In the scripture, mankind exercises free-will and the consequences are that they lose their connection with the creator and the benefits of a world who had never known sin and rebellion.  The effect on this free-will decision has catastrophic effects on mankind, nature, and our relationship to our world.  It shortens our life, and causes us to bring its destruction into every situation we experience.  We always have the propensity to make the wrong choice and inflict the natural consequences of our choices on others and on our world.

Christopher Nolan shows us a world that is being destroyed. The effects of “sin” is threatening to kill us all off as a natural consequence of our actions and the cyclical nature of the creation.  When looking for new world’s to inhabit, the astronauts discuss the data coming from one possible world where renowned physicist Dr. Mann has set up a camp waiting to have people show up and begin again.  It is a pure world with no evil, much like Eden in the Bible, but we learn through the course of events in the film that the only evil that exists is what we bring there ourselves.  Even the film acknowledges that the human condition is flawed and also in need of redemption, much like the Earth that is slowly dying.  In short, we, and creation are in need of a sacrificial savior to set it all right.

Sacrificial Salvation

In the scriptures, Jesus willingly lays down his life to pay for the penalty of our human condition.  Having no such corrupted nature, being in the very nature God, his sacrifice absorbs the destruction sin has unleashed upon mankind and the creation.  It kills him.  He is resurrected on the 3rd day and nothing is fixed immediately, but the way forward is re-established and he promises to make all things right when he returns. He tells us to share the way we might be saved, called the Gospel, or good news. Ultimately, this will result in the salvation of all who believe the message. The motivation is the love of a Heavenly Father for his creation and the willingness to lay down His own life so that all might be saved.

Interstellar, shows us much the same thing.  Cooper willingly saves Anne Hathaway’s character Brand, paying the price of death so that she might live.  Falling into a Black Hole (death), Cooper re-emerges a short time later.  His sacrifice enabled him to re-establish the way forward for all of mankind and creation when he communicates as his daughter’s “Ghost” (Spirit) to give the answer of how we might be saved (Good news or Gospel). This information leads to the eventual salvation of all involved who are able to believe and respond. The motivation is the love of a father for his children, and for all of the human race.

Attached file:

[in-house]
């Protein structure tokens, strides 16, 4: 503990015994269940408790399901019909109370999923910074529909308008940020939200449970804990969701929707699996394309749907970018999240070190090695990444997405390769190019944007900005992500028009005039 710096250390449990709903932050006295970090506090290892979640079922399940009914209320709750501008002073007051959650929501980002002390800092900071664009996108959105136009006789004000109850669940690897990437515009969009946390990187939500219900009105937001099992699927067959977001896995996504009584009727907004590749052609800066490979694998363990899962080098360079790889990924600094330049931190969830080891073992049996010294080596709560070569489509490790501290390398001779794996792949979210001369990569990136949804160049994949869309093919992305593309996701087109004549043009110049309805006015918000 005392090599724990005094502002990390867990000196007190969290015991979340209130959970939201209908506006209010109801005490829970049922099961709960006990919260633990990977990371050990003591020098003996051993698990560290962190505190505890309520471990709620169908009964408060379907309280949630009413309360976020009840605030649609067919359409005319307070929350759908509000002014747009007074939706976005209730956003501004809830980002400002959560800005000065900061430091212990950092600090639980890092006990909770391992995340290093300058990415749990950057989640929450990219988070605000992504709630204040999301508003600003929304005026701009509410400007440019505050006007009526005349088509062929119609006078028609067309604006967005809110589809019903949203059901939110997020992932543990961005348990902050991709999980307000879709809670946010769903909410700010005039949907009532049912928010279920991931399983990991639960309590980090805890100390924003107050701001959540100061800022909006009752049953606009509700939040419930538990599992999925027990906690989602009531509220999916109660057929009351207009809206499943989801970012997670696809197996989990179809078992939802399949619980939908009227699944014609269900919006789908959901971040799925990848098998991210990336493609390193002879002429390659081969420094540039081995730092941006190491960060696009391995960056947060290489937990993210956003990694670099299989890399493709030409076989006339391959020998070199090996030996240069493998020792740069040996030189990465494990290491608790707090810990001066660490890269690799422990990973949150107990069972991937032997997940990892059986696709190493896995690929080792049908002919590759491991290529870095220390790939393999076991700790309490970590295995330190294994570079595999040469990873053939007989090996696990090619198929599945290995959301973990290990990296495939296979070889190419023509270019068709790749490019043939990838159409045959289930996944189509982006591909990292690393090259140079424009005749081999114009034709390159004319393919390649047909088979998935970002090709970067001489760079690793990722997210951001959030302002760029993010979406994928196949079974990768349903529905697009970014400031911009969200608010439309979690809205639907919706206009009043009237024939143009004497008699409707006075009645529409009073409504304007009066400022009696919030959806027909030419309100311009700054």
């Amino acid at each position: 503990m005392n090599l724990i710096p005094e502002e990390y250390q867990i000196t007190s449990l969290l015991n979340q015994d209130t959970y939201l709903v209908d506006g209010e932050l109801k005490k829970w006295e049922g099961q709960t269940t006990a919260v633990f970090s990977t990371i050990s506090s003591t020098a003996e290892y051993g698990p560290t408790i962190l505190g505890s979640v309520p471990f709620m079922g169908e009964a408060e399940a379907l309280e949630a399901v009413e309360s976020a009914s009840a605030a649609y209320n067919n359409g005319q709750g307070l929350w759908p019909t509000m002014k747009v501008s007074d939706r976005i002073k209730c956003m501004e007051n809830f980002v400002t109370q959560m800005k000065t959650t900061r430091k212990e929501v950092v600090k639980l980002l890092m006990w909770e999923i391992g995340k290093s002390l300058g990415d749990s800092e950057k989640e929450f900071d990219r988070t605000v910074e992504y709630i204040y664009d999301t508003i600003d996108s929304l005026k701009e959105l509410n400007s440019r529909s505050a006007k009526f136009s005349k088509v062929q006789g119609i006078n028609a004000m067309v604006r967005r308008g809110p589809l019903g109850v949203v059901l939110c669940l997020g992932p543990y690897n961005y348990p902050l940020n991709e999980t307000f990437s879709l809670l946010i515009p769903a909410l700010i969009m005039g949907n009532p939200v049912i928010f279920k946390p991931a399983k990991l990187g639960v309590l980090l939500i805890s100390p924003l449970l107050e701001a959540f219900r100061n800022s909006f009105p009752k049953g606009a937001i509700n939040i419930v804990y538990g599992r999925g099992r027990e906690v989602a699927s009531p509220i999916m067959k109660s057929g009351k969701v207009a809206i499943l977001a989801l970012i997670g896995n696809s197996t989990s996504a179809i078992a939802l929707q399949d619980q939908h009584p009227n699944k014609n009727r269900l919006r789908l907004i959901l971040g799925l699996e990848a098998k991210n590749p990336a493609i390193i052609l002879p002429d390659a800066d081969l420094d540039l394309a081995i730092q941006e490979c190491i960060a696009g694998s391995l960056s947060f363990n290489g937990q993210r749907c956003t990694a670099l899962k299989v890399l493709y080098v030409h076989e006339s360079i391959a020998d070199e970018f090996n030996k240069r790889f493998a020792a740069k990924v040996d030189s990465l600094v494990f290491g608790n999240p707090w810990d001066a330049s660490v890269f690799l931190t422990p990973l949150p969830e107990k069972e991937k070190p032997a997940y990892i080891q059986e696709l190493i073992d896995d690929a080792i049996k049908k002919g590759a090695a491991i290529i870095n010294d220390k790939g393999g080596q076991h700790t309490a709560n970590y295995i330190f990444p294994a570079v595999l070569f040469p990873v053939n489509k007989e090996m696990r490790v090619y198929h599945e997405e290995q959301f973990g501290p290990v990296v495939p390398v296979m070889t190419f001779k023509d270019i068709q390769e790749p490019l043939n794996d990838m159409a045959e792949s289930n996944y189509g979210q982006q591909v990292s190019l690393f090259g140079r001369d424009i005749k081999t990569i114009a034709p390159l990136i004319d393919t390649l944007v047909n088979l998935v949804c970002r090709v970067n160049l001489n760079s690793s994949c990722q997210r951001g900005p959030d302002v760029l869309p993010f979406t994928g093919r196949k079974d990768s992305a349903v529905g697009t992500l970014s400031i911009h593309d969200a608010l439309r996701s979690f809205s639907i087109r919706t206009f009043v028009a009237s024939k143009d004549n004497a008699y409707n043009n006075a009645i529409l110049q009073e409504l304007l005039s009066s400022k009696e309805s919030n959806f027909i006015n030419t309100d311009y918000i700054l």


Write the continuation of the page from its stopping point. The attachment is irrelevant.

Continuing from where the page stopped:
As you can see, from just skimming the surface of this film and the Christian faith, there are many similarities to what they propose.  Nolan has written a beautiful film (along with his brother Jonathan) that tries to ground itself in firm “science” with its ultimate conclusion being that we can save ourselves.  When we don’t always know the answer, we learn that love is the great motivator that can be a tangible and quantifiable force despite it being written off often for its emotional center and lack of “hard data”.

Ultimately, the science of what we know is the foundation for a truth we know but can’t always explain.  This is also called faith.  Here the film places its faith in ourselves.  Throughout the film, we see “design” in that “they” are the ones who place the worm-holes in space for us when we needed them.  Recorded messages, or prayers, were answered in time, even when those messaging (praying) didn’t feel their words were being heard or answered.  Ultimately salvation came through sacrifice based on love in a Universe that has always existed and transcends the rudimentary dimensions we know.  Relativity explains a being or entity that is both in our world but not of it.

The funny thing is that this is exactly the same contention of Christianity, and other people of faith, except people of faith use the word God to describe a specific personal entity that is not of our world, nor bound by it but who has entered it with the purpose of saving it. Dawkins and Hawking might dismiss people who believe in such a divine designer behind it all, but the construct they, along with Nolan here, have erected in place of a personal savior is one who looks just like Christianity, and which requires the same faith they laugh at.

The reason that Interstellar touches the heart of all who watch it is that there is perhaps a truth that runs through it that we recognize whether we come to the conclusion that its the universe or science behind it all or an intentional, personal, and loving creator.  Namely that love motivates us to love others, even when we don’t have to, and spurs us on to recognize that we carry a destructive nature within us that affects us and the creation and we desperately need salvation that can only be born from sacrifice.

Maybe  Interstellar is a big screen attempt for science to explain what can only be explained through the faith of religion: Perfect Love.